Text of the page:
The expected few minutes at altitude should be sufficiently long to observe multiple bright objects. A complete spectral image or multiple filter images can typically be acquired in seconds. The observation duration might be extended if measurements are made during ascent and descent, although we do not feel that would be practical under extreme acceleration. Mid-IR wavelengths become fully accessible in the upper stratosphere. However, UV observations require a near-vacuum because of the well-mixed oxygen and nitrogen in the atmosphere. Pointing accuracy and stability may favor a multispectral, filter-wheel approach over a scanning spectrometer. Typical sRLVs have a pointing accuracy of one to several degrees and a drift rate of ∼0.5 deg./sec.,1 so individual frames would need to be taken in a fraction of a second. Multispectral imaging is well suited for this, taking an image one wavelength at time. The secondary mirrors of scanning spectrometers could potentially be used to compensate for spacecraft motion and obtain a contiguous spatial and spectral image.

These instruments cannot generally be rack-mounted and may require special considerations if there is potential for significant vibration during observations. Although an imaging spectrometer tends to be larger than a camera, a compact imaging grating spectrometer was recently developed by the Jet Propulsion Laboratory.2 Thus, the volume of either an imaging spectrometer or a multispectral camera would likely be dominated by its telescope,3 whose aperture would ideally abut or be very close to the view port.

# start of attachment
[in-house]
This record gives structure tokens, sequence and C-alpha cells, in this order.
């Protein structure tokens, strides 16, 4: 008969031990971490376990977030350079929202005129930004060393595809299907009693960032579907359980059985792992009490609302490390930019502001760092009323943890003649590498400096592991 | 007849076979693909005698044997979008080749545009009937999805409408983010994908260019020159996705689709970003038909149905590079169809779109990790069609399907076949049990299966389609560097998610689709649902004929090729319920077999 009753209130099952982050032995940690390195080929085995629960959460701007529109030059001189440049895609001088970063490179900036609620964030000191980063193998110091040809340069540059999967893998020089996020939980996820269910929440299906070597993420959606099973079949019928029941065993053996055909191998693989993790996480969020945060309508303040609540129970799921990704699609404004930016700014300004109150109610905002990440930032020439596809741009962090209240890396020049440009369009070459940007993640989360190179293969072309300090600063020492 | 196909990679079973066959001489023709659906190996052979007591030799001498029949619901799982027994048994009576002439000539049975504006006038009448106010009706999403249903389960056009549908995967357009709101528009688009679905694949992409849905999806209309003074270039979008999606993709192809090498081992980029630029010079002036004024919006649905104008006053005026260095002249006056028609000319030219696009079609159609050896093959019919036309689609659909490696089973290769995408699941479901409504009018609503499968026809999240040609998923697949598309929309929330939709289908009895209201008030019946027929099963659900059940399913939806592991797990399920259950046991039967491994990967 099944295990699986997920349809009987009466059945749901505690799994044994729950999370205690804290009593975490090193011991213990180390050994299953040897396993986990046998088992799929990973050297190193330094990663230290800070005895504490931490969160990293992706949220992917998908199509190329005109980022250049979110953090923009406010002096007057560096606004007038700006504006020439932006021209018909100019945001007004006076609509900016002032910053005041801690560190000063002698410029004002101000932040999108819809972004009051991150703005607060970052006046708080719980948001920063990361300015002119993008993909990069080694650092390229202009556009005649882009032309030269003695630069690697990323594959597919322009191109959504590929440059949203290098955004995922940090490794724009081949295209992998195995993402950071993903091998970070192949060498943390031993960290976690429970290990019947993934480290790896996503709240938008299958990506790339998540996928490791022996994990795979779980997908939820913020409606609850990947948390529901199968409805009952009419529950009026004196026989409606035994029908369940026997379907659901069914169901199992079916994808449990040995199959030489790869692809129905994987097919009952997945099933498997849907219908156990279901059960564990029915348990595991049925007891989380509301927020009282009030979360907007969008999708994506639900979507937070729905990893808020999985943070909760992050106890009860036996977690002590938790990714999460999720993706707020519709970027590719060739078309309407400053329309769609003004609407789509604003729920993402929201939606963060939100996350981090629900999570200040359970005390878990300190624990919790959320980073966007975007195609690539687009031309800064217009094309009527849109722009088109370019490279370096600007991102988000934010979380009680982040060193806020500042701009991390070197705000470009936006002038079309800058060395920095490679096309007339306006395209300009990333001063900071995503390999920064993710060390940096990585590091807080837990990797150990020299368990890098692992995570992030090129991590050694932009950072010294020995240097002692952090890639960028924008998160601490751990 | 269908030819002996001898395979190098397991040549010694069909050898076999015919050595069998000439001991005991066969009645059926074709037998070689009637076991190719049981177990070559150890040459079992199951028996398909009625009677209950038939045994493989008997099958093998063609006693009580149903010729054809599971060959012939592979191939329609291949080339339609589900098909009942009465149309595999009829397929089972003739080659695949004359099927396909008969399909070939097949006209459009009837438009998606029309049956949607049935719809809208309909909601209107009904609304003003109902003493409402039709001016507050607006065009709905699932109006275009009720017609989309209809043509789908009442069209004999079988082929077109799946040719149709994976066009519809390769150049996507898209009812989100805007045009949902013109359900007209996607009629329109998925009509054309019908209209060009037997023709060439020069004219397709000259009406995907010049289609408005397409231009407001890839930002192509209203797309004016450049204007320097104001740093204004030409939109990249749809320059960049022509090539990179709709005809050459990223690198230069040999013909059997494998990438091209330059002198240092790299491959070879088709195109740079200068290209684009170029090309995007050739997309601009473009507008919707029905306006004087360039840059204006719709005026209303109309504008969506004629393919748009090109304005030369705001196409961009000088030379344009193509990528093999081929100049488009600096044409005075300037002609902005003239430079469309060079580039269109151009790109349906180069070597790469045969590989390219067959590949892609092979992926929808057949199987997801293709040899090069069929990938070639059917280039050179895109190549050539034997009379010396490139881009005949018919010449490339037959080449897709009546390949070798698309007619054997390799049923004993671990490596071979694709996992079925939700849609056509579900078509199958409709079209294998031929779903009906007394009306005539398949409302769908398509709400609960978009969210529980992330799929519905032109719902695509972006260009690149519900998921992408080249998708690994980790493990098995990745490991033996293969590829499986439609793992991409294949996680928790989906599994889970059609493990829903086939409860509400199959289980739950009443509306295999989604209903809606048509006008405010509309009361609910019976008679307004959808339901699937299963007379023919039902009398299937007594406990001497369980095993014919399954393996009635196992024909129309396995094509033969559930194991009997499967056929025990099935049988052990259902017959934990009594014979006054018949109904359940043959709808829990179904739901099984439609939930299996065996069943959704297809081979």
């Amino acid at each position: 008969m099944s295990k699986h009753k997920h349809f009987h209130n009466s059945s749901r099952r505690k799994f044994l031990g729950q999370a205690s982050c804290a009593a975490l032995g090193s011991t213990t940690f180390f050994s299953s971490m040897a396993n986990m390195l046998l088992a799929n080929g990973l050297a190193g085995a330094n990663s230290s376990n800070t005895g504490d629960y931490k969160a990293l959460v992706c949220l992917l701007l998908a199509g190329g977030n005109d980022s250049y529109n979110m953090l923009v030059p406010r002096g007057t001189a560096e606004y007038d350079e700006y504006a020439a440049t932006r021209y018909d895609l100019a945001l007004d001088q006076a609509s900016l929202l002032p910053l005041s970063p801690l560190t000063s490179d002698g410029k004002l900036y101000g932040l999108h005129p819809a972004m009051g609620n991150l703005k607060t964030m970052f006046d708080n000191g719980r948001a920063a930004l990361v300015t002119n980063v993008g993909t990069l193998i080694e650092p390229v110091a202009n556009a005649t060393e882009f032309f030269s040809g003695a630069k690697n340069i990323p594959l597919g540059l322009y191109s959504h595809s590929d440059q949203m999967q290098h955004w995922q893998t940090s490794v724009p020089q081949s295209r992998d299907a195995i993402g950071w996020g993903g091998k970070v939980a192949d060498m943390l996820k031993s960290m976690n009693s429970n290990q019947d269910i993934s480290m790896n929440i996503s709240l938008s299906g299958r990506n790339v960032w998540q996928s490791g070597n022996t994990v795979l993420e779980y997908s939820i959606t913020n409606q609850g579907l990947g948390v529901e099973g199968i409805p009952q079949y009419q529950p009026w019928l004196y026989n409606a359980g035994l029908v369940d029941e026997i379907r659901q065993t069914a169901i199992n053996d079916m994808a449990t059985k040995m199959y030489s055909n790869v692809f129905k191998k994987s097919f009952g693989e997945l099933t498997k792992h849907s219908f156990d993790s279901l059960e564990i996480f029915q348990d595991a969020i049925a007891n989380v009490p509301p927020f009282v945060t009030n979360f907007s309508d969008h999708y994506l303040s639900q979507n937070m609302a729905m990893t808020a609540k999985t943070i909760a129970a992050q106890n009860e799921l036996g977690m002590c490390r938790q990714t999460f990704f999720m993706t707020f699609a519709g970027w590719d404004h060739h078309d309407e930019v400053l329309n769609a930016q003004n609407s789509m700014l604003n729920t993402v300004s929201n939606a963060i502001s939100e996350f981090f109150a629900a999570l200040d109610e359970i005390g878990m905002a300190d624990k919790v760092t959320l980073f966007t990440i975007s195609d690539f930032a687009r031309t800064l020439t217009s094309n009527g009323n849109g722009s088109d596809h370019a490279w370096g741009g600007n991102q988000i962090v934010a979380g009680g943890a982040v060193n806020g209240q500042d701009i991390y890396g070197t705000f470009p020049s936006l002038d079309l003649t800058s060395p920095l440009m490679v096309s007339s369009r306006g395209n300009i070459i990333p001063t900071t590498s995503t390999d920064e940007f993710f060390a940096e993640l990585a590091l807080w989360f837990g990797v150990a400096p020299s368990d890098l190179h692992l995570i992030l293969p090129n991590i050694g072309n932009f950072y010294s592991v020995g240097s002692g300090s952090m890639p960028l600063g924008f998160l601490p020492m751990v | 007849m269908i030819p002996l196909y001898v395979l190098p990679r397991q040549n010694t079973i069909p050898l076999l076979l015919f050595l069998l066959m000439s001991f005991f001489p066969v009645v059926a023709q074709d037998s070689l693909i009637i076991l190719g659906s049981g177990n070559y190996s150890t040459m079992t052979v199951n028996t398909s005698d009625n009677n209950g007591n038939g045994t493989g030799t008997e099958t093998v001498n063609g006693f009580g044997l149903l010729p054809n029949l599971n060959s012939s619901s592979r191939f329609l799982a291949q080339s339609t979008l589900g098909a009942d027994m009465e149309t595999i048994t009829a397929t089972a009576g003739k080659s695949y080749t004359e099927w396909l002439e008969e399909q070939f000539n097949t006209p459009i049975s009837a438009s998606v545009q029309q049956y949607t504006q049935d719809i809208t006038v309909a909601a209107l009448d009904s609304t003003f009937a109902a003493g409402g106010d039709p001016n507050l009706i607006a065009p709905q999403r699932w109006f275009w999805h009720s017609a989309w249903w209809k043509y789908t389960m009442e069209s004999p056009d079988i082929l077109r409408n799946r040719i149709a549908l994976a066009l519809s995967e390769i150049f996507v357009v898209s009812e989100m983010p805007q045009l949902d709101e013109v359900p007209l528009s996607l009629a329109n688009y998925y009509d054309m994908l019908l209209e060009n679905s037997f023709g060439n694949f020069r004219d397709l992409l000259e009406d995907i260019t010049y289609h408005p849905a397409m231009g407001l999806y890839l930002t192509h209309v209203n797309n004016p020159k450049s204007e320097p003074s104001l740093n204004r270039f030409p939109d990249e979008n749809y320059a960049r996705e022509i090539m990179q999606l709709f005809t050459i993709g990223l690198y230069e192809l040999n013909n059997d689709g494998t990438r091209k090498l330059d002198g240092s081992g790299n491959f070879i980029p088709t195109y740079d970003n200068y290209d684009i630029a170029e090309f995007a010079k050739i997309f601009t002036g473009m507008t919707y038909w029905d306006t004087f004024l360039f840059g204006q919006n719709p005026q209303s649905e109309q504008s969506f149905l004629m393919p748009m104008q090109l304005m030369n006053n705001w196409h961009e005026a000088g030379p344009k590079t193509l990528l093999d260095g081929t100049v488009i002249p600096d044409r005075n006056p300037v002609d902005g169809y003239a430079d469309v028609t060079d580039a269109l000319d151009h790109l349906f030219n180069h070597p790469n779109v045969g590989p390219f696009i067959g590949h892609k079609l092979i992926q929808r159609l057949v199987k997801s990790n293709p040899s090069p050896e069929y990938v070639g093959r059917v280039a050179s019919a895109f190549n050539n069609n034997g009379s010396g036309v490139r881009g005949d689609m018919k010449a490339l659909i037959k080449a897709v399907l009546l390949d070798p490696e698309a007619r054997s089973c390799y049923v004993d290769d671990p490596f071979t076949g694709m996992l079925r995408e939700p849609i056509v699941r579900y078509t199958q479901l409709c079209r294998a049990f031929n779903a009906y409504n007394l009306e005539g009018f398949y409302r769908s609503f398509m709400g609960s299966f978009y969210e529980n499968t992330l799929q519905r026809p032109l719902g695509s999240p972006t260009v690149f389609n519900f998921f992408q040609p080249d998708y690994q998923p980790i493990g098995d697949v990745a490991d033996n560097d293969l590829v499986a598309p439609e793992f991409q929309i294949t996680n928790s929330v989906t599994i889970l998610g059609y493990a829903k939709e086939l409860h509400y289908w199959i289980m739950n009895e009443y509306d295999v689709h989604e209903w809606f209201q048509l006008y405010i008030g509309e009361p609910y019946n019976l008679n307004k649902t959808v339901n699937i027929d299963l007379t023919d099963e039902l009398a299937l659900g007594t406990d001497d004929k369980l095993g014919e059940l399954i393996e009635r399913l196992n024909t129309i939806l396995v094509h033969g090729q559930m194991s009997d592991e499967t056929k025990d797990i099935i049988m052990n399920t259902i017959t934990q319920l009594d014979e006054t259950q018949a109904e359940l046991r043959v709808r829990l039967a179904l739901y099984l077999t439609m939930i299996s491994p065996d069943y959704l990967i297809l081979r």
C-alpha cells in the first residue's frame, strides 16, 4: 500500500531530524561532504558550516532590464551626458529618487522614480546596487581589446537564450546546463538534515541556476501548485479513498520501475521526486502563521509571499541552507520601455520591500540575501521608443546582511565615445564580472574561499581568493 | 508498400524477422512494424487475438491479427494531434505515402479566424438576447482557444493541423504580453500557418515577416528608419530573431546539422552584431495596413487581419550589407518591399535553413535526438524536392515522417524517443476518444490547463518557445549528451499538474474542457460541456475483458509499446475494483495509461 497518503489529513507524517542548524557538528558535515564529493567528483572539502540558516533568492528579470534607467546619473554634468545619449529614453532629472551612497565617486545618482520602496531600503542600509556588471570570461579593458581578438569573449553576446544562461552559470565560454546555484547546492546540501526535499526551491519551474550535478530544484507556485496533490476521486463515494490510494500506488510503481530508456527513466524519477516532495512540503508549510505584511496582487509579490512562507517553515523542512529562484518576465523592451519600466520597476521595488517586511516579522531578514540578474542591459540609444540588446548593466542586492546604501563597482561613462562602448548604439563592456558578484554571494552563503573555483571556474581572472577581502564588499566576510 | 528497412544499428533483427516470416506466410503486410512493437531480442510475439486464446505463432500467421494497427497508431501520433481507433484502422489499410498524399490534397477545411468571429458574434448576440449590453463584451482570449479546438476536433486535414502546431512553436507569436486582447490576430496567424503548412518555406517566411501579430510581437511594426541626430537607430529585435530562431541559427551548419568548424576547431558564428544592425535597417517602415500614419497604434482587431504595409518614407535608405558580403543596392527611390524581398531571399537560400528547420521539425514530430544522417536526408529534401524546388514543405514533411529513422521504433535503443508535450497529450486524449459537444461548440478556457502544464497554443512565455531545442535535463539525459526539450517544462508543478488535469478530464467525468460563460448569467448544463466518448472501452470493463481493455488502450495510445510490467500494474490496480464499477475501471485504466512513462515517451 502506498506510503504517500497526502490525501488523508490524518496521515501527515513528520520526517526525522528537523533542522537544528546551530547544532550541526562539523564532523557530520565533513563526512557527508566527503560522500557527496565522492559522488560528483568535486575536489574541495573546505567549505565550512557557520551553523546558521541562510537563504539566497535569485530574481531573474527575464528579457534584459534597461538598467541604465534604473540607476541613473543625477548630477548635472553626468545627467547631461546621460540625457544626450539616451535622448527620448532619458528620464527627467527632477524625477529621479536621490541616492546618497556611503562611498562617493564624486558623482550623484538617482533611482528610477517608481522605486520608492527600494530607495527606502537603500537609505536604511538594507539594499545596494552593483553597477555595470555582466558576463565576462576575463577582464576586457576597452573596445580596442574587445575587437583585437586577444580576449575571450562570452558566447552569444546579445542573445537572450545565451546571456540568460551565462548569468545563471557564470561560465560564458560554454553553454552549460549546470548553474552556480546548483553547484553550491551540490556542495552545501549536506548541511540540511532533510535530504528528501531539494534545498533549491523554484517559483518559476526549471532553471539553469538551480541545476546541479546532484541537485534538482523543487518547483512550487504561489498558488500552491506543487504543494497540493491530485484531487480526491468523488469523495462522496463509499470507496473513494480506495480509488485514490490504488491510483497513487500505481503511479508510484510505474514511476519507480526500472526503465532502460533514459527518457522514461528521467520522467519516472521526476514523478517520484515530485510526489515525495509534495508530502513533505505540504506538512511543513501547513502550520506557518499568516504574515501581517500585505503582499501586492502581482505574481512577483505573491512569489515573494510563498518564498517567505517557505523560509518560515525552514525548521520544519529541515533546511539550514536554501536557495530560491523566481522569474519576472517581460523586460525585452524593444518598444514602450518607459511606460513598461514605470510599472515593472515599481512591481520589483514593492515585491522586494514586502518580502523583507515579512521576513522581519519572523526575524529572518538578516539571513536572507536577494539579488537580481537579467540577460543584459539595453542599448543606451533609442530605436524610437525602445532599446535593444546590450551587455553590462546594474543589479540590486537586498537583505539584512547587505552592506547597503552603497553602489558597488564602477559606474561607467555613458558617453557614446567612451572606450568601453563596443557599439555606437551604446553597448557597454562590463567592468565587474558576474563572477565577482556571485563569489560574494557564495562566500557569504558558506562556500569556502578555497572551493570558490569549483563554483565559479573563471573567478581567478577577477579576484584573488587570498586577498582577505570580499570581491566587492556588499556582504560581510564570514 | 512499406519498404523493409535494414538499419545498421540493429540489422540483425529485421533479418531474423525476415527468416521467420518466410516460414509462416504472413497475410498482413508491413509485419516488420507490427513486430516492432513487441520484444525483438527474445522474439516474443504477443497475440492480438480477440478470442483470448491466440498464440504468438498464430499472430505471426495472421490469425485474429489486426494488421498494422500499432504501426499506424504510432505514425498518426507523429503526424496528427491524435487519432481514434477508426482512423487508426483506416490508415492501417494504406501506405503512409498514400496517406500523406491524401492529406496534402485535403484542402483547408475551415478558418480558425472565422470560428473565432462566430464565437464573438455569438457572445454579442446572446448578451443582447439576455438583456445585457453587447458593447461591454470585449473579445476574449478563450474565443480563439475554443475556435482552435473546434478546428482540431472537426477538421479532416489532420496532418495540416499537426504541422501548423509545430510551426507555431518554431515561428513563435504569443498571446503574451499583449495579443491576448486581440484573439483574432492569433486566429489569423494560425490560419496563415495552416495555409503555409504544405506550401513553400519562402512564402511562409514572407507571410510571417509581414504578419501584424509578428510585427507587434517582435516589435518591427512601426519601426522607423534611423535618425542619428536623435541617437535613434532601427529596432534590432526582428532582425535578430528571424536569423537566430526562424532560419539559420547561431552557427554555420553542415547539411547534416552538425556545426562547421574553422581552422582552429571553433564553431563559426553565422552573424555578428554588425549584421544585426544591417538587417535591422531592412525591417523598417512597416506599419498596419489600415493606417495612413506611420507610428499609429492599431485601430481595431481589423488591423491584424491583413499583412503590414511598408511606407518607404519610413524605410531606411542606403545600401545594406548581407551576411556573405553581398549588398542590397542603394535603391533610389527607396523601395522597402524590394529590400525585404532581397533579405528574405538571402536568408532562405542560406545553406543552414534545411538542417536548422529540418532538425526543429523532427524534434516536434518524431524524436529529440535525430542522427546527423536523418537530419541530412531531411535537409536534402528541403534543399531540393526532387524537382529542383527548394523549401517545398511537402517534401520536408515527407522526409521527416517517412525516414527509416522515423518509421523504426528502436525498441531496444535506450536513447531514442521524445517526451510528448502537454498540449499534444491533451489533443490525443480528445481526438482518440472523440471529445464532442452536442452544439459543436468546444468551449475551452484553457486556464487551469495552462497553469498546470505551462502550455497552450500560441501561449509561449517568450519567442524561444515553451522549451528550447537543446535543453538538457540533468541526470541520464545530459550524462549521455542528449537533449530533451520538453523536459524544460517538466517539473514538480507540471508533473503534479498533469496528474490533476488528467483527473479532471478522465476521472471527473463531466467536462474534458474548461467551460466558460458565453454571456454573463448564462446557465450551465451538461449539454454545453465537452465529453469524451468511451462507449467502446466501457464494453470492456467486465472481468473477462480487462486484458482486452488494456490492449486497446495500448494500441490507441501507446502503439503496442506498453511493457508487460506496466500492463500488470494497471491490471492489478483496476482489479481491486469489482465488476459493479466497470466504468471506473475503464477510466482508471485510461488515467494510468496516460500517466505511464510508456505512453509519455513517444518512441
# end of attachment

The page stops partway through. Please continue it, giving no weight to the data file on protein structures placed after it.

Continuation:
Commercial sRLVs are potentially useful platforms for conducting spectral imaging of solar system bodies because of the availability of spectral windows that do not exist from the ground or from airborne vehicles operating in the lower stratosphere. An operator would enable significant flexibility in the design and operation of the instrument, although remotely operated optical instruments have flown in space and others are commercially available. Possible challenging aspects of conducting these measurements from sRLVs include the availability of an optically suitable view port, spacecraft pointing control and accuracy, and the presence of spectrally absorbing atmospheric gases if mounted inside a cabin Thus, we believe successful optical measurements from commercial sRLVs may require specific accommodation by the spacecraft provider as well as flexibility by the instrument provider to work within the platform limitations.

Platform capabilities will directly affect the instrument design and implementation. Thus, our first step to advance this effort will be to better quantify the current and future capabilities of commercially available sRLVs.

Charles Hibbitts
Johns Hopkins University
Applied Physics Laboratory,
Laurel, MD

Charles Hibbitts obtained a PhD from the University of Hawaii investigating the compositions of the Galilean icy satellites using IR reflectance spectroscopy. He holds undergraduate degrees from Cornell University in physics and from the University of New Mexico in geology.

1. NASA web site, https://c3.ndc.nasa.gov/flightopportunities/platforms/suborbital/. Accessed 30 December 2010.
2. P. Mouroulis, R. O. Green, T. G. Chrien, Design of pushbroom imaging spectrometers for optimum recovery of spectroscopic and spatial information, Appl. Opt. 39, no. 13pp. 2210-2220, 2000.
3. Conard, Design and fabrication of the New Horizons Long-Range Reconnaissance Imager, Proc. SPIE 5906, pp. 59061D, 2005. doi:10.1117/12.616632